Loan growth is predicted to be muted at 3%.
Hong Kong banks will suffer from the structural slowdown in the mainland Chinese economy, and BMI maintains its forecast for overall loan growth in the territory to grow at a muted rate of 3.0% in 2017.
The territory's banks are likely to take a cautious approach towards lending to Chinese state-owned enterprises due to their weaker profit outlook. BMI added that Asset quality in these SOEs will also worsen, but the strong capital positions of Hong Kong banks should provide a buffer.
Here's more from BMI:
We expect Hong Kong's banking sector to perform poorly over the course of 2017 as the mainland Chinese economy remains mired in a structural slowdown. Structural weaknesses such as the dominance of inefficient state-owned enterprises (SOEs), still significant excess capacity in the industrial sector (particularly coal and steel), and a corporate debt overhang will continue to weigh on China's economic growth.
We therefore maintain our forecast for overall loan growth in Hong Kong to grow at a subdued rate of 3.0% in 2017 (compared with an average of 5.4% over the past three years).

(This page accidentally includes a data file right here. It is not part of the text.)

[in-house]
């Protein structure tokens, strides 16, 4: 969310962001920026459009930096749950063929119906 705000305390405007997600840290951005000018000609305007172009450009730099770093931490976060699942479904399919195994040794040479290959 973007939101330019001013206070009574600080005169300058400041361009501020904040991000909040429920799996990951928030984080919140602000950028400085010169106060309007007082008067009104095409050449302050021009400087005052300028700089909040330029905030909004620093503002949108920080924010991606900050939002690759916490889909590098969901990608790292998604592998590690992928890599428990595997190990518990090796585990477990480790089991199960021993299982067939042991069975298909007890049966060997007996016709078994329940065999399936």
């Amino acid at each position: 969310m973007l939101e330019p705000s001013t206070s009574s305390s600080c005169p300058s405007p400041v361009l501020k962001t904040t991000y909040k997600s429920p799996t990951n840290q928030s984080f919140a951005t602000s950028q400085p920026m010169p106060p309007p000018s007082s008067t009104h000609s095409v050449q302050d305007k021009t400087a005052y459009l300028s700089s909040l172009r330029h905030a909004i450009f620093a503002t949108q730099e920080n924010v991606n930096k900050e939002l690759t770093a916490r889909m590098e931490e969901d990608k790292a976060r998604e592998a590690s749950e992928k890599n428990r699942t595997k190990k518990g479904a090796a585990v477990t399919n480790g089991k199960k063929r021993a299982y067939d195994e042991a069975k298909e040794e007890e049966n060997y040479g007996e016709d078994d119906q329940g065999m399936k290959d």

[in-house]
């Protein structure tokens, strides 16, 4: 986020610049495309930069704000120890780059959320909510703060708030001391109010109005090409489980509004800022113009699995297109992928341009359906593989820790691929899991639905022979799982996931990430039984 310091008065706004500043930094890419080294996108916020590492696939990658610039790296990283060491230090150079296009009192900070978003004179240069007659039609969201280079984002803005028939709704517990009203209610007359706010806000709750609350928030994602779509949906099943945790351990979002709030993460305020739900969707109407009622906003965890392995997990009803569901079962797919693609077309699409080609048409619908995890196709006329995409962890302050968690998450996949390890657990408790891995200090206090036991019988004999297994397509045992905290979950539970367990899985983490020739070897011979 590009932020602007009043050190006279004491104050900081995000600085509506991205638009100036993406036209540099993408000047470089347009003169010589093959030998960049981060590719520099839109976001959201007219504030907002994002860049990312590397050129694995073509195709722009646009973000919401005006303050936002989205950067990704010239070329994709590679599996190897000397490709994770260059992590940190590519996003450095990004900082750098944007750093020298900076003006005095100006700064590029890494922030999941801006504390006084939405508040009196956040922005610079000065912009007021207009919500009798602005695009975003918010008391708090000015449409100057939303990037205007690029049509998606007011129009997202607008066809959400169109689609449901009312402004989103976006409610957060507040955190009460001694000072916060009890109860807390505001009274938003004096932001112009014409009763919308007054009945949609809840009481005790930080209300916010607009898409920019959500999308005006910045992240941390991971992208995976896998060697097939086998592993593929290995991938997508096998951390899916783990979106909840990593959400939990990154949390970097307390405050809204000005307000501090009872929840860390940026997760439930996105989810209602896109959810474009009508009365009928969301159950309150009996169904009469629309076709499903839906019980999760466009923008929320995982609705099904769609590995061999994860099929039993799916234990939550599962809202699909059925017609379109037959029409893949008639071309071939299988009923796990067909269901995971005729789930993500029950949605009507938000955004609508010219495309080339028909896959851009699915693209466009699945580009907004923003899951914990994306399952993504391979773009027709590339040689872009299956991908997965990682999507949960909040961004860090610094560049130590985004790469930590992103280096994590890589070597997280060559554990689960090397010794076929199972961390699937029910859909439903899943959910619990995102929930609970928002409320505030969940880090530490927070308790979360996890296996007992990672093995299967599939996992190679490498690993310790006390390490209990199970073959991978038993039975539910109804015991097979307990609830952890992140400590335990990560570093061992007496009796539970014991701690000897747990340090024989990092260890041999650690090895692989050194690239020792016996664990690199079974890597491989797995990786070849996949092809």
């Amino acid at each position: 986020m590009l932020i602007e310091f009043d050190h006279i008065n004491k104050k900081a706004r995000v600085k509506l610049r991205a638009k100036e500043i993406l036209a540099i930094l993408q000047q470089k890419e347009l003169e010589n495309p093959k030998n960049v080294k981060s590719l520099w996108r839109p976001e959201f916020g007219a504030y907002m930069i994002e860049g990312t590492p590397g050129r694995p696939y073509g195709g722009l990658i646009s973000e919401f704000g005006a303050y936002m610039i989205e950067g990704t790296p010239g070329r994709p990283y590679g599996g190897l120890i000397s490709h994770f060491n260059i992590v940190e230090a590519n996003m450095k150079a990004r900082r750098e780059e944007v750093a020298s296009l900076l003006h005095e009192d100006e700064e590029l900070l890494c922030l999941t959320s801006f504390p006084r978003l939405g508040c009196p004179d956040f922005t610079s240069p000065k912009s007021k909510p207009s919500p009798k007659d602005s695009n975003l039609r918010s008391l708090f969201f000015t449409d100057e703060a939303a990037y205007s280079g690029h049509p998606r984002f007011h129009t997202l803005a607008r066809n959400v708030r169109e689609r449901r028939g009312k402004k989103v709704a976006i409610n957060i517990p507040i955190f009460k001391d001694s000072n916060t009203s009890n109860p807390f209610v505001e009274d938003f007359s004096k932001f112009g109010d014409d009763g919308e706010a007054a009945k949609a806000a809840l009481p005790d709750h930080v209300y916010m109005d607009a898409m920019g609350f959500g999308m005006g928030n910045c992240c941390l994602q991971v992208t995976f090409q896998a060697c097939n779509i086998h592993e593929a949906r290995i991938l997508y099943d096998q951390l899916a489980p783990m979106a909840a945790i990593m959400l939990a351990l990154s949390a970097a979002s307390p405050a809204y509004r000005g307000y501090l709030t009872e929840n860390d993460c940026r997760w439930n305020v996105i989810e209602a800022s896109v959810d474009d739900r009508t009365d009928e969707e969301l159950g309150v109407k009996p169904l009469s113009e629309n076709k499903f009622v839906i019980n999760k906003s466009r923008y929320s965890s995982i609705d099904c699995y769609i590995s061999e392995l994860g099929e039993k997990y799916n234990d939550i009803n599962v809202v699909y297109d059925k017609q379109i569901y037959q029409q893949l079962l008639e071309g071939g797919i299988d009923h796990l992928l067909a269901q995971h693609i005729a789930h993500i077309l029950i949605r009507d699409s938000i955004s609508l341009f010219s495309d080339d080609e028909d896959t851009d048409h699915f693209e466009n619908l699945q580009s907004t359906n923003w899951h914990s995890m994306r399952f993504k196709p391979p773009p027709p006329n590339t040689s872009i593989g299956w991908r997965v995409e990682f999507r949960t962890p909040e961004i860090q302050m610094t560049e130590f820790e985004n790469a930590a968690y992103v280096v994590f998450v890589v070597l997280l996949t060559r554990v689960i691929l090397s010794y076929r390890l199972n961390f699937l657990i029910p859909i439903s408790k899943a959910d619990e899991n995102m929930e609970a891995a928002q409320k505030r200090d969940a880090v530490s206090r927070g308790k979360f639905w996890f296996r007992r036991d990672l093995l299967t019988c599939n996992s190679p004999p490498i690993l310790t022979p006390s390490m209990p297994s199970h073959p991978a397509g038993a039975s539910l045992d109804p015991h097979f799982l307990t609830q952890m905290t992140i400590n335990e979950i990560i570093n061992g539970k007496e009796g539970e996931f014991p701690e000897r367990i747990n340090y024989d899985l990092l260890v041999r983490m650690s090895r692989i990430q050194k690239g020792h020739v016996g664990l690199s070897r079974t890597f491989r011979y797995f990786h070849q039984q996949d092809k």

Indeed, according to our calculations using data from the Hong Kong Monetary Authority (HKMA), the exposure of the Special Administrative Region (SAR)'s banks to the mainland has remained on an uptrend since December 2015.
Mainland-related lending accounted for 45.4% of overall loans in September 2016. We believe that Hong Kong banks will adopt a cautious approach when lending to corporates operating in the mainland amid the ongoing structural slowdown, as the number of profitable lending opportunities decline. In particular, we expect lending to SOEs to remain weaker than that to the private sector. According to figures from the HKMA, loan growth to mainland state-owned entities came in at 4.4% y-o-y in September 2016, which was lower than the expansion of 14.4% y-o-y recorded for mainland private entities.
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